WASHINGTON -- Samir Patel's dream of winning the national
spelling title, a goal that dominated the last five years of his
life, ended in one quick moment Thursday with the word "clevis."
Spectators in the Grand Hyatt ballroom gasped as the 13-year-old
Texan spelled out the word for a type of fastening device as
"c-l-e-v-i-c-e." The error eliminated him in the fifth round of
the Scripps National Spelling Bee.
Samir, considered by many to be this year's favorite, wiped away
tears as he talked about it later.
"The first thing I thought was c-l-e-v-i-s, and if I had been
slow and cautious like I always am, I would have got it right," he
said. "But I just outsmarted myself. It was an easy word. I just
made a stupid mistake."
Samir's mother appealed his dismissal, based on subtle
differences in how the word's final syllable can be pronounced, but
officials rejected her appeal.
With Samir absent, 33 spellers advanced to the sixth round of
the 80th annual bee, and 15 of those survived to compete in the
finals Thursday night. In between, the finalists made a surprise
visit to the White House to meet first lady Laura Bush.
Other top favorites from previous years remained in contention
for the title, which comes with a $35,000 prize, plus a $5,000
scholarship, a $2,500 savings bond and a set of reference works.
The day began with 59 spellers remaining from the record 286 who
started the competition Wednesday.
Tia Thomas, 12, of Coarsegold, Calif., bounced on her feet and
kept her arms folded behind her back as she dispatched "sagittal"
(resembling an arrow), then raised both arms in triumph. Matthew
Evans, 12, from Albuquerque, N.M., mastered "azotea" (a terraced
roof). Both are in the bee for the fourth time.
The afternoon semifinals were televised for the 14th year by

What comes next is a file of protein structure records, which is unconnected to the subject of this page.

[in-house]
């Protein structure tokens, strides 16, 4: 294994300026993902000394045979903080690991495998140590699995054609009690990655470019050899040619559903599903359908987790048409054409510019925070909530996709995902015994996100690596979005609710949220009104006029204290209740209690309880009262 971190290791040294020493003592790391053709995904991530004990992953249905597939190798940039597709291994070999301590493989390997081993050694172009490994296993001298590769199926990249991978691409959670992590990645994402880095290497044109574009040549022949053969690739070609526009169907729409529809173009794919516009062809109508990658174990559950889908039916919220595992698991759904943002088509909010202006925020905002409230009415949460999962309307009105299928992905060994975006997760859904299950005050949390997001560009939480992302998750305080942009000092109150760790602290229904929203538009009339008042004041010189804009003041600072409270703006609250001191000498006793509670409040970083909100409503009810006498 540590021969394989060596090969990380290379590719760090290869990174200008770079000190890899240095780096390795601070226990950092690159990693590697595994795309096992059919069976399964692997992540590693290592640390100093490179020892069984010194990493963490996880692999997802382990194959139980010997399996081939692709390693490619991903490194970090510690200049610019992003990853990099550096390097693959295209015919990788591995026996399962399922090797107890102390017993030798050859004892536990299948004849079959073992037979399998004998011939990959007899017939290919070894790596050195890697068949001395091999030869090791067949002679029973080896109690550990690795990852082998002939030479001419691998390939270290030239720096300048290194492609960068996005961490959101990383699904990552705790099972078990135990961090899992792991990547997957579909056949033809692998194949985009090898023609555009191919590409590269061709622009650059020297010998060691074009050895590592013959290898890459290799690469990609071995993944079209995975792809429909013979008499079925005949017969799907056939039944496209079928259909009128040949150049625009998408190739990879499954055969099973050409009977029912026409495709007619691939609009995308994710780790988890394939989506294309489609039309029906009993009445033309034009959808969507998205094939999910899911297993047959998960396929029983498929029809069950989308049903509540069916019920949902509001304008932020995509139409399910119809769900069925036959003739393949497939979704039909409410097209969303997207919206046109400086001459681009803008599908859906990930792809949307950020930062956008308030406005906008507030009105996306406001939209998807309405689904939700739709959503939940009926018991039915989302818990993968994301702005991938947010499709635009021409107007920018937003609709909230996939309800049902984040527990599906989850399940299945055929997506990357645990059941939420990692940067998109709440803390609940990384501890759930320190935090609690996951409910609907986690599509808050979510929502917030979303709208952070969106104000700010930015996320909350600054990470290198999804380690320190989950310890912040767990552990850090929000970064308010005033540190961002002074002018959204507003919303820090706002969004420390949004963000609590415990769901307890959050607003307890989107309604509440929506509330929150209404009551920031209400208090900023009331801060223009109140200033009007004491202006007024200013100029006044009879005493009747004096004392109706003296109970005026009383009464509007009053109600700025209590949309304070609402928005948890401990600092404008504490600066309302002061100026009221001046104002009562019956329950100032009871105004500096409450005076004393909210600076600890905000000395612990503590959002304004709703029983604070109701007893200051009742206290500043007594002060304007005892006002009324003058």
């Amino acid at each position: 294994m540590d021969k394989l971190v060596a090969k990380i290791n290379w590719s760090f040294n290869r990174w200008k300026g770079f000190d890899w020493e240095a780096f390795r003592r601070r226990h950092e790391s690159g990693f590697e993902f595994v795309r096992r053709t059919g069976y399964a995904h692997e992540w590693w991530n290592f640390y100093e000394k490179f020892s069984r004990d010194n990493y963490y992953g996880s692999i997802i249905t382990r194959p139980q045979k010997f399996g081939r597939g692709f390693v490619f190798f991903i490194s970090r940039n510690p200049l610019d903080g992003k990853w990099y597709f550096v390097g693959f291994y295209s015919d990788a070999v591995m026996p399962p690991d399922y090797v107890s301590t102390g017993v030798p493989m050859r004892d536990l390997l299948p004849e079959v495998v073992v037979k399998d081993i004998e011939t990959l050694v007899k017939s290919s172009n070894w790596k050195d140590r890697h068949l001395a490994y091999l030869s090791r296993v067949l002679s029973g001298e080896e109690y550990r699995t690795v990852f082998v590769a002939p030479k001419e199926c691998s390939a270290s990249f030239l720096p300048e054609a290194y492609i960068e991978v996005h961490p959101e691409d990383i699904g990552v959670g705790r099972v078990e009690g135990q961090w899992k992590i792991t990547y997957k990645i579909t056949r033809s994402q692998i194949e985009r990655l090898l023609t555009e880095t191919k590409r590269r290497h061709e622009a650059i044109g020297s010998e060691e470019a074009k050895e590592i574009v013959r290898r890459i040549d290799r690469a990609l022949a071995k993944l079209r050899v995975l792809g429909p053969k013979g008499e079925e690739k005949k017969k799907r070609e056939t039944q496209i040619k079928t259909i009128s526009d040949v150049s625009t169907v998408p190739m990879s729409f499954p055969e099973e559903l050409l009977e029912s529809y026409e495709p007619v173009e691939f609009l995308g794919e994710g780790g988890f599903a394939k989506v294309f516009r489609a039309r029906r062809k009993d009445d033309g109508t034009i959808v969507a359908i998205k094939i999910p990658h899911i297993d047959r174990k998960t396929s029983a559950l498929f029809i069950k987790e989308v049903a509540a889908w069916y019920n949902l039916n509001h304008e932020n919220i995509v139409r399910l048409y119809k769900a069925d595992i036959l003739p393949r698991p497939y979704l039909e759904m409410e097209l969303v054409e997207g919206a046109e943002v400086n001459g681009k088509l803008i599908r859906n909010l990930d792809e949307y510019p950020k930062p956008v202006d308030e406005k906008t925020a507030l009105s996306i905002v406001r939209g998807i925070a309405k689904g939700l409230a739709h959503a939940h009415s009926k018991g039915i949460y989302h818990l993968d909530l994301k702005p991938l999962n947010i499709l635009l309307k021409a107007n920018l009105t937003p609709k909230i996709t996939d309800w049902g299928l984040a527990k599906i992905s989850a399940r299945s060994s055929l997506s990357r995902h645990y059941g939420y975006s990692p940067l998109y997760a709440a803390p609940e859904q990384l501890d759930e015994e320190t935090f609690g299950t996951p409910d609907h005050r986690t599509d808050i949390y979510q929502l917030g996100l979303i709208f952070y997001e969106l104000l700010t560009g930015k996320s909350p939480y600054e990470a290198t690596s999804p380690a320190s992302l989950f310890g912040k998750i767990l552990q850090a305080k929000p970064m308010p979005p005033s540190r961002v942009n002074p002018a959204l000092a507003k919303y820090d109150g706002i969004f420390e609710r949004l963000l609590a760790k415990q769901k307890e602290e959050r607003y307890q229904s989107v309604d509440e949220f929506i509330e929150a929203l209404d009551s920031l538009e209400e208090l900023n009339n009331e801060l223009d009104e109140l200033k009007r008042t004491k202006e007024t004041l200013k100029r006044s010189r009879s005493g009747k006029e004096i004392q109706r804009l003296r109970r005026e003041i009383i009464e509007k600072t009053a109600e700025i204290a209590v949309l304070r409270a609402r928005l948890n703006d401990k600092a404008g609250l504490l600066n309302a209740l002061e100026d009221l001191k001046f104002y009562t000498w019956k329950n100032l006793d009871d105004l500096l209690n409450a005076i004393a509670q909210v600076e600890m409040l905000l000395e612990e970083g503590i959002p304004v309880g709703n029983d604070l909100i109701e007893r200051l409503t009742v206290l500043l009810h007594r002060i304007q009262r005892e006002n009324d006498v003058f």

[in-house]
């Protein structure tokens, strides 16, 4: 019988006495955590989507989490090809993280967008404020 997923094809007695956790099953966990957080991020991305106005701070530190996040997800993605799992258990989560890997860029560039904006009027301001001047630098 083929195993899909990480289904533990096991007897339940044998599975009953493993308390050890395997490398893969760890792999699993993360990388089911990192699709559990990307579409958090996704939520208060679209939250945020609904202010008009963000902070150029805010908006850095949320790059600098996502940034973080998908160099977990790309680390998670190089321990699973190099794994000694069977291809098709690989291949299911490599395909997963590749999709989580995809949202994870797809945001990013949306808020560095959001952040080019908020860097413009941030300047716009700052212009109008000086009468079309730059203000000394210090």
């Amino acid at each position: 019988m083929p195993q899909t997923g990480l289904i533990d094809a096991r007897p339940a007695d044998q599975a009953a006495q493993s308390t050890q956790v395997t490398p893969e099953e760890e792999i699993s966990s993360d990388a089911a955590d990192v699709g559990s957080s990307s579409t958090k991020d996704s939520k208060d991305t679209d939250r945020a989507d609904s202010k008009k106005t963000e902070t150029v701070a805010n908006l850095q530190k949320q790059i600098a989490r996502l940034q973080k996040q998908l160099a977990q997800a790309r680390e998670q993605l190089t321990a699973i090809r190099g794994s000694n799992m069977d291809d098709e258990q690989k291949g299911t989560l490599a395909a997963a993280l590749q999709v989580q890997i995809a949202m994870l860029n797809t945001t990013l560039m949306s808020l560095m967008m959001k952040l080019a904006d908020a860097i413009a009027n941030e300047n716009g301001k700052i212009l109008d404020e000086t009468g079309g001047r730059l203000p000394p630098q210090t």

ESPN, with the finals to air on ABC in prime time for the second
For the third time in two days, the Kiwi accent of the
representative from New Zealand threw the judges for a loop. After
listening to a replay, officials still weren't sure if 13-year-old
Kate Weir of Christchurch had tried to spell "jardiniere" (an
ornamental plant stand) with a "g" or a "j." They finally asked
her to give another word starting with the letter. When she said
"giraffe," the bell sounded and she was out.
The words got tougher as the rounds progressed, and several
spellers used humor when they reached the breaking point. Josiah
Wright of Fleetwood, N.C., asked "Is that English?" when he heard
the scientific term "ptilopod."
"They tell me it is," replied pronouncer Jacques Bailly.
Josiah spelled the word as "tylopod" and was eliminated.
Others stayed alive with a good guess.
"Wow, this is a new one," said Caroline Rouse of St. Louis
upon hearing "beccafico" (a kind of bird).
Claire Zhang, 14, of Jupiter, Fla., knew something was amiss
when she heard the telltale bell signal that she had misspelled
"burelage" (intricate lines found on security paper). Claire had
been escorted to the edge off the stage on the way to the comfort
room before the judges ordered an audio replay of her spelling and,
after a delay of several minutes, discovered that she had indeed
spelled it flawlessly.
"Claire, you may resume your place," head judge Mary Brooks
announced as the audience cheered.